JUNE 3, 2002 - John Croft — Even when the right people with the right credentials are allowed to go through the right airport doors, the wrong things can happen. That's because friend and foe alike are too often able to slip through supposedly secure portals by "piggybacking" or "tailgating" through the door behind the credentialed employee. Such a low-tech loophole can outsmart high-tech smart cards designed to boost security by authenticating via biometric signature that the cardholder has access to the secure area.
Sept. 11 aside, there's been pressure to solve the problem for years. In a stinging 1999 report by the U.S. Transportation Dept.'s inspector general, special agents were able to penetrate secure areas in eight major airports, eventually boarding aircraft uncontested. Sixty-eight of 99 unauthorized entries were "tailgates" and would have been prevented if employees had ensured doors had closed behind them after entering the secure area (anywhere past the security checkpoint).
It appears that airports will now have another option that lets computers put a stop to the practice with an "intelligent" video system being marketed separately by ADT Security Systems and Honeywell in partnership with Seattle-based Newton Security Inc. Last year, Loronix Information Systems, a wholly owned subsidiary of Verint Systems Inc., began marketing a digital video-based system able to count the number of people passing through a door via advanced tracking algorithms.
The Tailgating Detection, Alarm and Recording system, or T-DAR® , is an $8,000-hardware/software package that combines Newton's machine vision technology with two specialized overhead stereo-optical cameras and one generic "scene" camera to detect and track the movement of people passing through secure doors and passageways. If two bodies are spotted where only one should be, T-DAR® issues an alarm and rolls videotape during the unauthorized entry.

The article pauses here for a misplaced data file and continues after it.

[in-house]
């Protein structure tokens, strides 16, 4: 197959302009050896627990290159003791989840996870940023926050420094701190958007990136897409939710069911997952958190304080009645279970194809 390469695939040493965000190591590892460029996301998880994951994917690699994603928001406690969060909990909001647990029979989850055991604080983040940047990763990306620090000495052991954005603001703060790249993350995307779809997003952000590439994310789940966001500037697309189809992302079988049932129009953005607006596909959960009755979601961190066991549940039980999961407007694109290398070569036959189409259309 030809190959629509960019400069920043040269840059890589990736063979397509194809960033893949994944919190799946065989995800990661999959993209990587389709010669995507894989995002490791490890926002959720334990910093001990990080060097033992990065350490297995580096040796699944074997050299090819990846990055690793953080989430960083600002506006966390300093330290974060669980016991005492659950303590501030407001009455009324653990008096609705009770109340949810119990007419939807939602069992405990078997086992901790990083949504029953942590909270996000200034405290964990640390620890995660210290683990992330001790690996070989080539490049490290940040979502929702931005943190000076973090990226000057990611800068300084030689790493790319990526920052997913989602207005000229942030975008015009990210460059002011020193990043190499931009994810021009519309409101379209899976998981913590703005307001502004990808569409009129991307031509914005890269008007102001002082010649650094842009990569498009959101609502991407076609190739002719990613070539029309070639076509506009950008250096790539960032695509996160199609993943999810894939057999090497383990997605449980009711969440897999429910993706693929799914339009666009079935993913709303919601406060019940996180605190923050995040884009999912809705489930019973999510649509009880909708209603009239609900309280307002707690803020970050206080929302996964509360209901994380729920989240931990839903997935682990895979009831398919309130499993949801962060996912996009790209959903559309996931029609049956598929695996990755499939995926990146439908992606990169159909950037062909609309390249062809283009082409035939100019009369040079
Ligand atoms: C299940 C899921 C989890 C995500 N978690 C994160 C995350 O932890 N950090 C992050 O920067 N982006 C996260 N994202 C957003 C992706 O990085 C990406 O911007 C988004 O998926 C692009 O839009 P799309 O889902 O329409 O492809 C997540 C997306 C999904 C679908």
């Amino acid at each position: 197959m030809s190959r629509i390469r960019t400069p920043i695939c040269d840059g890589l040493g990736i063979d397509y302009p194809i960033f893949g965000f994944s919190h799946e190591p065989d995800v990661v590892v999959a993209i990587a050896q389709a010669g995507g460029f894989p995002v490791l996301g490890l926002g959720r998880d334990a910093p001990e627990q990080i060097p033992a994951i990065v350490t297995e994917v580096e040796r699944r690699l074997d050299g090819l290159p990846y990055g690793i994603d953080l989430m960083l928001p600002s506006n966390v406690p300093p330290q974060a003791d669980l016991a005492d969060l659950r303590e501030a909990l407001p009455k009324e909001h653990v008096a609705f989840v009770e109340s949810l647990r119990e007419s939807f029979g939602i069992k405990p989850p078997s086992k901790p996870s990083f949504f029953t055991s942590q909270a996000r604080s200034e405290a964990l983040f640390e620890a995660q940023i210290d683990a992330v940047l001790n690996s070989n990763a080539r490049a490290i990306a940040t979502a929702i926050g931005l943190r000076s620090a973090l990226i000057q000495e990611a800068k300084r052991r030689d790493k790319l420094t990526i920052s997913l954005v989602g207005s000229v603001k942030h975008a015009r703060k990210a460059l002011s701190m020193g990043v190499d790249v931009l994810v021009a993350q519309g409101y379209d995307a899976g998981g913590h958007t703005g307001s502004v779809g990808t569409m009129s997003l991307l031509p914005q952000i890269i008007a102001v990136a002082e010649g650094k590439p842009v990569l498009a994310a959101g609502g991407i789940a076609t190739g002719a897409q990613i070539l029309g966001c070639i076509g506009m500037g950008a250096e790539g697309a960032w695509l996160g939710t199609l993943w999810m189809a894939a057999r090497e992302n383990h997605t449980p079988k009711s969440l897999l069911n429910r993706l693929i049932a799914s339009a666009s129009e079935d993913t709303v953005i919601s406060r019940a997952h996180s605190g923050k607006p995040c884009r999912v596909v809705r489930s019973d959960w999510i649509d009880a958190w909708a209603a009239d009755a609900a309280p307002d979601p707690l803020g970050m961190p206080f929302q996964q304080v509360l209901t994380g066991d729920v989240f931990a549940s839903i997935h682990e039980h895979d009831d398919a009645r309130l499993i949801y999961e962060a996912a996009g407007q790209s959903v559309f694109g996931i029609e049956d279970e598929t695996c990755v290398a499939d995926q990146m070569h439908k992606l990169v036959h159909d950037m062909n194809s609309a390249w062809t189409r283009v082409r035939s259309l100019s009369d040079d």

"The system gives us proof of who it was, time of day and the card number of the legitimate guy," said J. Leonard Wood, ADT's manager of aviation services. ADT officials teamed with Newton to demonstrate the system at the American Assn. of Airport Executives conference in Dallas late last month, drawing the attention of about 60 airport directors and roughly a third of the 3,000 or so attendees, Wood said.
The machine vision software, originally developed at the Massachusetts Institute of Technology and put to use in the manufacturing industry by affiliate Newton Labs, is best known for its quality control functions in assembly lines. For instance, one manufacturer uses the software to make sure juice bottle caps are tightened correctly and another uses it for quality control on a plastic catheter assembly line. Newton developed T-DAR® about a year ago to address a longstanding problem in the security industry--freeing security guards from having to study video monitors for the rare anomaly.
By itself T-DAR® is primarily a detection system, but when combined with a "mantrap" device, a double-door entry corridor where the first door must be secured before the employee can pass through the second door, it can also be used to trap an unauthorized entrant.
The National Safe Skies Alliance, a non-profit security testing and evaluation organization funded by the Transportation Dept., recently completed tests of the T-DAR® system at an employees-only American Airlines baggage door at Orlando (Fla.) International Airport. ADT officials said the tests were very successful.
© June 3, 2002 The McGraw-Hill Companies Inc.